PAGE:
Julia–This is hysterical. My eighty-something mother-in-law who grew up in Boston’s North End swimming in Boston Harbor and has been a resident of Maine for over 20 years, and I never ever go in the ocean on the same day. I won’t go in when it’s under 65 degrees and she won’t go in when it’s over. “Ugh,” she’ll say, “it’s like bath water.” Either way when she’s out swimming laps, she’s completely covered!

  3. Yup, Julia. You nailed it. Almost. My work clothes are sweatpants and a sweatshirt (or a tee in high summer) and socks. When I “dress up” to make the daily trek to the post office, I trade the sweatpants for jeans and hunt up sneakers or boots. Even my “conference clothes” are of the classic Maine variety. Comfort rules!

  4. LeeAnne says:

    As a relocated Mainer, all I can say is hear hear! Just yesterday I was wearing my 17 year old LLBean cardigan (the tan one) and though it’s a little on the shapeless side, it’s still plenty warm. My maillot has a skirt too. 😛

  5. Scott Woodard says:

    Hmm, did my wife give you a peak at my closet?

  6. Lea Wait says:

    Absolutely! I’m sitting here in sweatpants and a flannel shirt, set for work. Tonight Bob & are are going out for dinner, so I’m dressing up. Jeans and a sweater — whee! Pretty elegant. A year or so I remember a blog fellow Maine writer Tess Gerritson wrote. The
    studio producing the TV version of her mysteries (“Rizzoli and Isles” — great show!) wanted her to do some promo appearances with star Angie Dickinson. She needed some elegant wardrobe items, so they arranged for her to spend some time with a personal shopper at Bergdorfs in NYC. The shopper asked her what designer she usually wore. All she could think of was, “Does LL Bean count?” (It didn’t.)

  7. MCWriTers says:

    As a paragon of Maine fashion, I used to go to school wearing my grandmother’s old coat. We were big on “making do.” I bought my Bean boots secondhand twenty-five years ago (they have someone else’s name written on the tongue) and they’re still going strong. My older son expresses his strong Maine roots by wearing his Bean boots in L.A. I’ve still got the dress I made from old upholstery fabric that I wore to a Camden High School prom and I’m looking for just the right outfit to make from my mom’s old bark cloth curtains. I confess that I now swim in Mackerel Cove in a new bathing suit, but only because the old one split at the seams. Both are modest.

    Mainers do appreciate the wonders of the modern bathing costume, though, which was amply demonstrated when every lobster boat in the cove detoured by our dock when my gorgeous niece Kate went swimming in a bikini.

  8. Deanna says:

    We in the rest of New England also do the “L.L. Bean” style. Anything bought at L.L. Bean now will last another 100 years! The boots can be sent back to be resoled if it ever becomes necessary. I love L.L. Bean, (and sweats and jeans and t’s).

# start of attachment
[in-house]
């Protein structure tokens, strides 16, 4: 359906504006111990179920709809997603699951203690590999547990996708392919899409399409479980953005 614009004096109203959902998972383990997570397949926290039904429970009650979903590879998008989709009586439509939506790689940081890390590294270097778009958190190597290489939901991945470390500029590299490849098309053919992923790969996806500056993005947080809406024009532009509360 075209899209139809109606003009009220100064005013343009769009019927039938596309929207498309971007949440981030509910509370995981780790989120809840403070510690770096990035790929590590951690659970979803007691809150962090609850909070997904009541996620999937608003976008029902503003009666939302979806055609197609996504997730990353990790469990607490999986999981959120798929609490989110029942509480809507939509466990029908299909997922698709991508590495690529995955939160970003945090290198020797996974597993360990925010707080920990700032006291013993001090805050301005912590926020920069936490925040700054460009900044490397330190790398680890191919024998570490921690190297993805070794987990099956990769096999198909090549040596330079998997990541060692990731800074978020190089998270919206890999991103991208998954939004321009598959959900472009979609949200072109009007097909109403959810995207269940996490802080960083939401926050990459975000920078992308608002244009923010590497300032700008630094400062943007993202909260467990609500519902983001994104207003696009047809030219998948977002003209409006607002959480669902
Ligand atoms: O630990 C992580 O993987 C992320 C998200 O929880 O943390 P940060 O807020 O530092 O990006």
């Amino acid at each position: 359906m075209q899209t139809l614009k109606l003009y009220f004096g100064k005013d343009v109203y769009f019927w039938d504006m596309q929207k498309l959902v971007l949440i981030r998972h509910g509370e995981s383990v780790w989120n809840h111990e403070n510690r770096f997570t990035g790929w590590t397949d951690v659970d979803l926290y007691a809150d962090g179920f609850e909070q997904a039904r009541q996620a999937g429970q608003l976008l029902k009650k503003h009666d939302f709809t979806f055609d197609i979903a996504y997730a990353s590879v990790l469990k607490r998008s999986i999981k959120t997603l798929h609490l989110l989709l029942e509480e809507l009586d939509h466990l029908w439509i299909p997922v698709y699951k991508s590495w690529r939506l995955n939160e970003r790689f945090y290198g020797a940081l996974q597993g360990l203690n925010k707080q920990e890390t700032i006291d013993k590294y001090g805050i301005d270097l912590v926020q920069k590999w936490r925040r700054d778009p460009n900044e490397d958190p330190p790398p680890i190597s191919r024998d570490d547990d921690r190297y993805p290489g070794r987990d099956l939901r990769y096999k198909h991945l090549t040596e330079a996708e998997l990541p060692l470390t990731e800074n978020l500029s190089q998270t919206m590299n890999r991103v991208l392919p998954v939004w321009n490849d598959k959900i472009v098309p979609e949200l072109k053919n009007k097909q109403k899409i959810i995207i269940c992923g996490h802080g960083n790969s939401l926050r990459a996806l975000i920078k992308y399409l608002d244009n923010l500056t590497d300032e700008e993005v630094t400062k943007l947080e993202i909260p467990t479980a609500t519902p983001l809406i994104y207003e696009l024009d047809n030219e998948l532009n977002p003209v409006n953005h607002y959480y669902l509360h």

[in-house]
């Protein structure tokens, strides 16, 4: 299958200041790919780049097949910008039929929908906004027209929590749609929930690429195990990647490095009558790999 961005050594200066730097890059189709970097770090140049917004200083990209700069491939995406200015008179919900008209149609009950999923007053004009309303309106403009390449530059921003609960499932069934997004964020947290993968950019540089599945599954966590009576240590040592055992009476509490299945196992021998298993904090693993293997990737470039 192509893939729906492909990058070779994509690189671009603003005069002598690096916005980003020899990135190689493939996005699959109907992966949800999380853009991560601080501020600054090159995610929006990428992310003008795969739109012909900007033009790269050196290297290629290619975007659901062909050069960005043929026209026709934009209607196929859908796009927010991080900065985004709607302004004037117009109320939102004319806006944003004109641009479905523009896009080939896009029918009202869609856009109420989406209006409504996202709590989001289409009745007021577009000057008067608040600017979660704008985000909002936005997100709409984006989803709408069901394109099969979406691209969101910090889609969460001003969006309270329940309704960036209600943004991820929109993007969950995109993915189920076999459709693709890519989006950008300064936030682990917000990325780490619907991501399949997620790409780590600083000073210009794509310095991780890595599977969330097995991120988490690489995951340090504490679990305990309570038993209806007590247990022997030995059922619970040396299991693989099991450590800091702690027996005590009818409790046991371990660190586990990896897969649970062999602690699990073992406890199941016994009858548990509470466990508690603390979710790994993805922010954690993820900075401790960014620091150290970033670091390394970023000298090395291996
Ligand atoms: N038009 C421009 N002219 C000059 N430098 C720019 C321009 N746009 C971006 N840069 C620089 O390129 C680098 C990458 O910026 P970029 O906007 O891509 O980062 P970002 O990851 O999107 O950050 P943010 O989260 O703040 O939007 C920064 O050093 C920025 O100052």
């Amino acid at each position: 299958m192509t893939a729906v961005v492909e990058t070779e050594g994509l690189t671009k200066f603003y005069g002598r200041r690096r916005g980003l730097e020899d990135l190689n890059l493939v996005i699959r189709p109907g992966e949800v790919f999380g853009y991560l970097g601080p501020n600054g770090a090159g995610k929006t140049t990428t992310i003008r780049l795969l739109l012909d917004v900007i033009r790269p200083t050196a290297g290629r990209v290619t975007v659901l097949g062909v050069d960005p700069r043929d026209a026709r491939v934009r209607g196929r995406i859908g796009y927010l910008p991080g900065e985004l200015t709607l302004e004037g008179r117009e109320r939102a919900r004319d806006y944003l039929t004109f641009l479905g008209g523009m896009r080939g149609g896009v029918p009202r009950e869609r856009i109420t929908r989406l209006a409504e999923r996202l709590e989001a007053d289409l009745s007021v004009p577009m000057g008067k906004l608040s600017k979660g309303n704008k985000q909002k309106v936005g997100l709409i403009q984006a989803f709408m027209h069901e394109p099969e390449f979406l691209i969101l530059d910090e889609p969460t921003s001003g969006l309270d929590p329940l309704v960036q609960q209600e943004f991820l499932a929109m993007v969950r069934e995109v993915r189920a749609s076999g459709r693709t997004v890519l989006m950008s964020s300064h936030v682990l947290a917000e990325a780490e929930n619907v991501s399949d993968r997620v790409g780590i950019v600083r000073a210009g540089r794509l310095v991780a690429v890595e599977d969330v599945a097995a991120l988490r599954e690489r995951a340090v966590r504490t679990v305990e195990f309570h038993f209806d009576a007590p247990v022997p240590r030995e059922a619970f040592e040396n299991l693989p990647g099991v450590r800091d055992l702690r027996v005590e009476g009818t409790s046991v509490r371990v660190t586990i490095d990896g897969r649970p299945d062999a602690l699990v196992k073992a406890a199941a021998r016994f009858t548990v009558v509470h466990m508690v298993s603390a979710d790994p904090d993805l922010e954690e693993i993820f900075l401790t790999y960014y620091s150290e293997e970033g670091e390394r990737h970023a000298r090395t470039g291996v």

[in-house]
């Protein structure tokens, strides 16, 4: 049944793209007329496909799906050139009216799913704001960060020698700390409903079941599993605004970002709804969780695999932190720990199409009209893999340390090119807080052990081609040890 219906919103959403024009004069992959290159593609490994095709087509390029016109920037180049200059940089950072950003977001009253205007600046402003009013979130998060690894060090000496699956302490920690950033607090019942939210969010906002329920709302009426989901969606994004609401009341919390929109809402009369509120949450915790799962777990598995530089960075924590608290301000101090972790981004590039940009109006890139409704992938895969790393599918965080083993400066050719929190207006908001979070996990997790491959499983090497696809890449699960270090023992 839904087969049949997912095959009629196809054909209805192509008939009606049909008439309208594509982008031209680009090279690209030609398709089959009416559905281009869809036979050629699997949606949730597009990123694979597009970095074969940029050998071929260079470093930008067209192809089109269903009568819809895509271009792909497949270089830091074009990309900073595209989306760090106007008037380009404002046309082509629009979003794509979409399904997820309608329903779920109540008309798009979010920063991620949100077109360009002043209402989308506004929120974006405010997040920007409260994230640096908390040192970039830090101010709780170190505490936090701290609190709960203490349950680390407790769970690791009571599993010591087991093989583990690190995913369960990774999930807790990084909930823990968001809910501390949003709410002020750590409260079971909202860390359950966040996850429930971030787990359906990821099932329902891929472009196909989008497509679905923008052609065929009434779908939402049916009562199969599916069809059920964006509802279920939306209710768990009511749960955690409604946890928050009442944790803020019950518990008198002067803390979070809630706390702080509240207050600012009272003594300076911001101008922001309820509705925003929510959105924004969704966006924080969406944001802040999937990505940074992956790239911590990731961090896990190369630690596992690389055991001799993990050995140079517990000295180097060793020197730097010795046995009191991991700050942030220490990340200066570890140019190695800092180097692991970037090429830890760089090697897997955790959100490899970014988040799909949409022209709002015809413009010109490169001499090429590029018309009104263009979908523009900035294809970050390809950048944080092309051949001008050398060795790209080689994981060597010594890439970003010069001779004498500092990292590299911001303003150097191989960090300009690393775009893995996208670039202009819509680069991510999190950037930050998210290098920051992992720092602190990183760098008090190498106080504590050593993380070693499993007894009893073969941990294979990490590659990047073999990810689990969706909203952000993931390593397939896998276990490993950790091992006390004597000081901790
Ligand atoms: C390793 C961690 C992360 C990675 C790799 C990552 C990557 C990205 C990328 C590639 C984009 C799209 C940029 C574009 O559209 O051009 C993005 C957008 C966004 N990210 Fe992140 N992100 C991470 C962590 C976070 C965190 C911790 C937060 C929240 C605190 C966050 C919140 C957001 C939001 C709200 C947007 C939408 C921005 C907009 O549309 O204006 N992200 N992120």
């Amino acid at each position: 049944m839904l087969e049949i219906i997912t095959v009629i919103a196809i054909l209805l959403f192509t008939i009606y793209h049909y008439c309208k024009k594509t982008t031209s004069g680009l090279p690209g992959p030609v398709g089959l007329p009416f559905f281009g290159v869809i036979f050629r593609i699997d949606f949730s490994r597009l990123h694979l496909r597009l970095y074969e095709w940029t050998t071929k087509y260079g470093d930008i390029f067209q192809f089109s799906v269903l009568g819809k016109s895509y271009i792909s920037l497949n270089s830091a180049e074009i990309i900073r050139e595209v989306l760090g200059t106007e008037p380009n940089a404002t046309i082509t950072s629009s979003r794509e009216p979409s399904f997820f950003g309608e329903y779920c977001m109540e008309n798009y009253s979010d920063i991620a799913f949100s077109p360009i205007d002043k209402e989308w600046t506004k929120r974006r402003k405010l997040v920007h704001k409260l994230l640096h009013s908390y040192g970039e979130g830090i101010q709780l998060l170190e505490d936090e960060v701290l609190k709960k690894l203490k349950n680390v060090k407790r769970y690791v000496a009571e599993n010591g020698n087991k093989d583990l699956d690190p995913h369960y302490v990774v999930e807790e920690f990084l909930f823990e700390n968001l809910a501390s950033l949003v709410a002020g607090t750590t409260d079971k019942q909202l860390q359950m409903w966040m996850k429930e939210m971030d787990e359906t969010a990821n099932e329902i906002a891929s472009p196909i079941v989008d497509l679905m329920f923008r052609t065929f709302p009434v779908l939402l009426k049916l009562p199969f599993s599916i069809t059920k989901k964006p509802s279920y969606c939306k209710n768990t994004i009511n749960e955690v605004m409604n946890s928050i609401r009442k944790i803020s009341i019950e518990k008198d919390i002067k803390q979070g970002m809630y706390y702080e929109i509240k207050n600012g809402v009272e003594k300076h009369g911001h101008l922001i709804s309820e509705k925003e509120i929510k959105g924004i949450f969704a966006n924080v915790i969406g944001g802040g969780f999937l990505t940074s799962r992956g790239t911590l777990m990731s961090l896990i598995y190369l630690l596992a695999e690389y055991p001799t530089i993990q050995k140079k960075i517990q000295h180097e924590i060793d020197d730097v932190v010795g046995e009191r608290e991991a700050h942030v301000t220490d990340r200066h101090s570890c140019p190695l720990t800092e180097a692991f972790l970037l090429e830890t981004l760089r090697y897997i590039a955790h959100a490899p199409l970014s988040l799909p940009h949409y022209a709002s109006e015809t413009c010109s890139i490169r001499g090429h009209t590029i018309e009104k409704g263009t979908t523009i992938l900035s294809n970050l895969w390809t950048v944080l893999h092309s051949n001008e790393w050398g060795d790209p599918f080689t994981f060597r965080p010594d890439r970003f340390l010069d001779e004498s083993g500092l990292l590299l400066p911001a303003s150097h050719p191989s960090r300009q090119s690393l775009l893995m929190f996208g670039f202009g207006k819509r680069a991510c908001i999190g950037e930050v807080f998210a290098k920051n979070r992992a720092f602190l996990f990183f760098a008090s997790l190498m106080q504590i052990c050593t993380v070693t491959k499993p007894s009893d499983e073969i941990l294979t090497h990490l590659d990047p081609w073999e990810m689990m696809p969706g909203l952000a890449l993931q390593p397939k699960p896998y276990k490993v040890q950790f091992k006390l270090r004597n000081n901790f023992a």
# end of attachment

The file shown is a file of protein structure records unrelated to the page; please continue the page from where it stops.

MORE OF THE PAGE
9. Gayle says:

    I live in VA but must have Maine in my bloodline. Who knew that’s where I belong?

  10. Brenda says:

    This was wonderfully funny! I’d love to be there in the summer & I seem to be gradually converting to the style. Just temporarily gave up wearing my heels…

  11. Brenda Buchanan says:

    Ah, the Maine look.

    When I was a newspaper reporter in Kennebunk in the early 80s, the entire (miserably paid) staff would trek en masse to the Biddeford Goodwill every Wednesday afternoon because we knew a truckload of donations from LLBean had arrived late morning. (This was before the advent of the Bean Outlet). Prices werre were, shall we say, in line with our incomes.

    Consequently, everyone I worked with wore LL Bean clothing pretty much all the time. Chamois shirts. Baxter parkas. And of course, the iconic hunting boots. It was like a uniform.

    I say this past tense, but just looked down at today’s outfit. LL Bean khakis, LL Bean turtleneck. My fleece vest is Woolrich, only because the LL Bean one is in the wash, along with the LL Bean pajamas I shed this morning on my way to the shower . . .

    Brenda Buchanan

  12. MCWriTers says:

    Brenda…about twenty-five years ago, I scored a pair of LL Bean boots at a second-hand store. They are still my walking around in the mud boots, and they’re still in good shape. Our older son, who lives in LA, wore his Bean boots for years. I think he retired them last year when they became fashionable.


  13. Brenda Buchanan says:


    Your son is so right.

    It’s only fashionable to wear Maine couture when the larger society considers it unfashionable. When through some unfortunate coincidence our daily duds become hip, it’s time to pack ’em away until they go back out of style.

    We all learned that at morther’s knee, no?


  14. Joan Emerson says:

    No one has mentioned LL Bean tote bags yet . . . my wonderful Boat and Tote is going strong and looks like it’s well on the way to lasting forever!